October 22, 2014

In Oklahoma, Policy Is Changing Lives

"There is no business I’d rather be in than public policy," says my friend Joe Lehman, president of the Michigan-based Mackinac Center for Public Policy. "Policy changes lives. And education policy may change lives most of all."

Joe's right. And one of the most rewarding things I get to do is think up and commission mini-documentaries on how Oklahoma schools are rescuing kids — and how school choice policies would enable them to rescue even more kids. I do virtually none of the work on these videos; I simply hand the projects off to James Price and his excellent team at Grapevine Media and they continually hit them out of the park. The latest video is below, and you can see all of them here.

October 16, 2014

'It's About Nothing'

"The problem with campaigns about nothing," says Andrew Spiropoulos, "is that they lead to administrations about nothing."

October 15, 2014

Ollie in Rare Form Today

Three-year-old Ollie was in his car seat today, playing with his new toy gun. At one point he held the gun too close to his cheek and his skin got caught, making a little scratch on his face. "Oliver, don't hold it that close to your face when you shoot," his mom said. Whereupon Oliver proceeded to hold it close to his face and shoot.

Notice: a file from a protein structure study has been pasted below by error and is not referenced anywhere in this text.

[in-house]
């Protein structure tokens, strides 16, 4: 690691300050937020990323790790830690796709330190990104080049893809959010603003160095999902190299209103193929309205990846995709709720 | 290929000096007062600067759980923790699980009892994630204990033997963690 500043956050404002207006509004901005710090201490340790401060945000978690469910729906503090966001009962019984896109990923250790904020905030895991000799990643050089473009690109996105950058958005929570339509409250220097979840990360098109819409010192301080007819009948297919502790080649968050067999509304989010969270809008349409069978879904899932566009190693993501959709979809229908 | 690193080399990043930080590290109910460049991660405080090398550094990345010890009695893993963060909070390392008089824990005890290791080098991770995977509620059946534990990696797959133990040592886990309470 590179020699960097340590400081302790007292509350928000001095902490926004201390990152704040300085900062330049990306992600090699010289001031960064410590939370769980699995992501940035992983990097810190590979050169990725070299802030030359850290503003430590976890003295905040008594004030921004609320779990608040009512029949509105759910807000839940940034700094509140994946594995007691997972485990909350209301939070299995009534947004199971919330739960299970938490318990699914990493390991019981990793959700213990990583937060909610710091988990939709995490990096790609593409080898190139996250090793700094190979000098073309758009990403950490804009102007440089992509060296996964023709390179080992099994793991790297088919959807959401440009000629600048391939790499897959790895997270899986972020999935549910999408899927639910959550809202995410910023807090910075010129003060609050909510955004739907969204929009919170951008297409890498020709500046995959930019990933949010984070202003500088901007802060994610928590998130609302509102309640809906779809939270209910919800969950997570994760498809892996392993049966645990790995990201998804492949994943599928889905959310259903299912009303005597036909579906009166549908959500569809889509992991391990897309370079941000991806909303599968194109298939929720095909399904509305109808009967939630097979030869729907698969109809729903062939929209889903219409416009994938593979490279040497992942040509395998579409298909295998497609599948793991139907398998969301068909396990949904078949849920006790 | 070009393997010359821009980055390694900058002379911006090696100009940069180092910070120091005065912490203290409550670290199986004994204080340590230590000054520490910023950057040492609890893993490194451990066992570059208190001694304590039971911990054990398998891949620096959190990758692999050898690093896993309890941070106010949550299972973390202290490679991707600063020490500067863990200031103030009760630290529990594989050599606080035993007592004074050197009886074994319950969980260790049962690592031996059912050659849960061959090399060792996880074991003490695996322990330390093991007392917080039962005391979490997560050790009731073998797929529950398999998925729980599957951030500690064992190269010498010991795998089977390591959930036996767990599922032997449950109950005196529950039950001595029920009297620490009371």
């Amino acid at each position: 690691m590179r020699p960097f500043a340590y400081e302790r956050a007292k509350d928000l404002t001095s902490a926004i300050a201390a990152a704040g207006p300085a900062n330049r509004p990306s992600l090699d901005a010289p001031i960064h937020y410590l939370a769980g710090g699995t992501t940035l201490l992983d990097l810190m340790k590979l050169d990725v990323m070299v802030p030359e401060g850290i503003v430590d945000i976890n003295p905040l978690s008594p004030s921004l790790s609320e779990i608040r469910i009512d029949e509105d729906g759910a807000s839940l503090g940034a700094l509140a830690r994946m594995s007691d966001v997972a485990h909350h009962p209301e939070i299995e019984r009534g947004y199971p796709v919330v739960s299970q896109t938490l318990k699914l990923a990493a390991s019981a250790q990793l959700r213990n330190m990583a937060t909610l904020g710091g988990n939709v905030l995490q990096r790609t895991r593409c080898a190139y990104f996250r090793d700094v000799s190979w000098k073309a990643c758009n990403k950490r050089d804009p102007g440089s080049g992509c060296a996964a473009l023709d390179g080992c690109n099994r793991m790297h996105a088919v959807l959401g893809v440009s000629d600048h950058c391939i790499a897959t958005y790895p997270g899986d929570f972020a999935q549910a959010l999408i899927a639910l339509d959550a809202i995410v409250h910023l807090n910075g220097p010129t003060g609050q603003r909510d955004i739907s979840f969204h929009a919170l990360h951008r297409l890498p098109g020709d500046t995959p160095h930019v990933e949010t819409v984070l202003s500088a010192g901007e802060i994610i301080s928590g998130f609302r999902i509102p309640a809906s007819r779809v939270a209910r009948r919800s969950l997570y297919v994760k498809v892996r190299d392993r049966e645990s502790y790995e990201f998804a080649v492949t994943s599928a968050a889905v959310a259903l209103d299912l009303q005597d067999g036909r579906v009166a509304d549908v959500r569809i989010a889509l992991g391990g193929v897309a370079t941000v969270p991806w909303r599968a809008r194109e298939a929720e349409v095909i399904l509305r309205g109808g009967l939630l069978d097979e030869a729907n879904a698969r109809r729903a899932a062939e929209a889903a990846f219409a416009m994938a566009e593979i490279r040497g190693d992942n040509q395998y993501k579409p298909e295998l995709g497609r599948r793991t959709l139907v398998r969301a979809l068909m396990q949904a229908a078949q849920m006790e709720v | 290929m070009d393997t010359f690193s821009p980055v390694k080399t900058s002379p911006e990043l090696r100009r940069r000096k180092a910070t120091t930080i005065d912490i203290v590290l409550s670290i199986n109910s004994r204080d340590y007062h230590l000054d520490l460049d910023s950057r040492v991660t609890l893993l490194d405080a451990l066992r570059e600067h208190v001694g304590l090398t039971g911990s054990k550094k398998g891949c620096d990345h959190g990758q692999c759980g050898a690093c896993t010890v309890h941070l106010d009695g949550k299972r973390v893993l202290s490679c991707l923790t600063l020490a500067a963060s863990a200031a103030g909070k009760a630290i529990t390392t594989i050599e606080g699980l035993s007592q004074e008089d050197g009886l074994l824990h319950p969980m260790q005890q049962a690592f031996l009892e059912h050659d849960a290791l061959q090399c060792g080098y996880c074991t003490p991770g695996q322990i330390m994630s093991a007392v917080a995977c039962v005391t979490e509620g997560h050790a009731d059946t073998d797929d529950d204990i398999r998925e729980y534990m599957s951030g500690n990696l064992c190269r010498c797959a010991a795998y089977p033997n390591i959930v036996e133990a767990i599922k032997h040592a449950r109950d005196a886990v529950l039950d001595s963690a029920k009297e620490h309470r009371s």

A couple of seconds passed, and mom looked in the rear-view mirror. Ollie looked up and uttered what is sure to become a family classic: "Is that cause for a spanking?"

"Yes," mom replied.

"So you're gonna spank me?"

"Yes."

"Why?"

"Because I told you not to do that and you did it."

At which point Oliver moaned, "Why would you do that to a brother?"

Five

Five. Today our girl would be five years old. Almost impossible to believe. How did five years pass so slowly and so quickly at the same time? There are days that the ache for heaven is so strong and the wait seems like forever. And then there are times when the days fly by. Days when I see my college and high school kids, not really kids but adults, and I can't believe how fast time has gone by. 


October 15, 2009

There is one thing I know. I know that Anne Marie is perfectly whole and healthy in heaven. I know, as so many people have told me, that she is in a better place. I know this. I know it so deeply. And yet, I miss her. I ache to hold her. I want her here with our family. I want her sitting around the dinner table with us and reading bedtime stories at night. I want to take her to get birthday donuts and watch her blow out her five pink candles. I want to shop for dolls and dresses for her. I still struggle with God’s plan for us. Knowing it is best and yet it still hurts.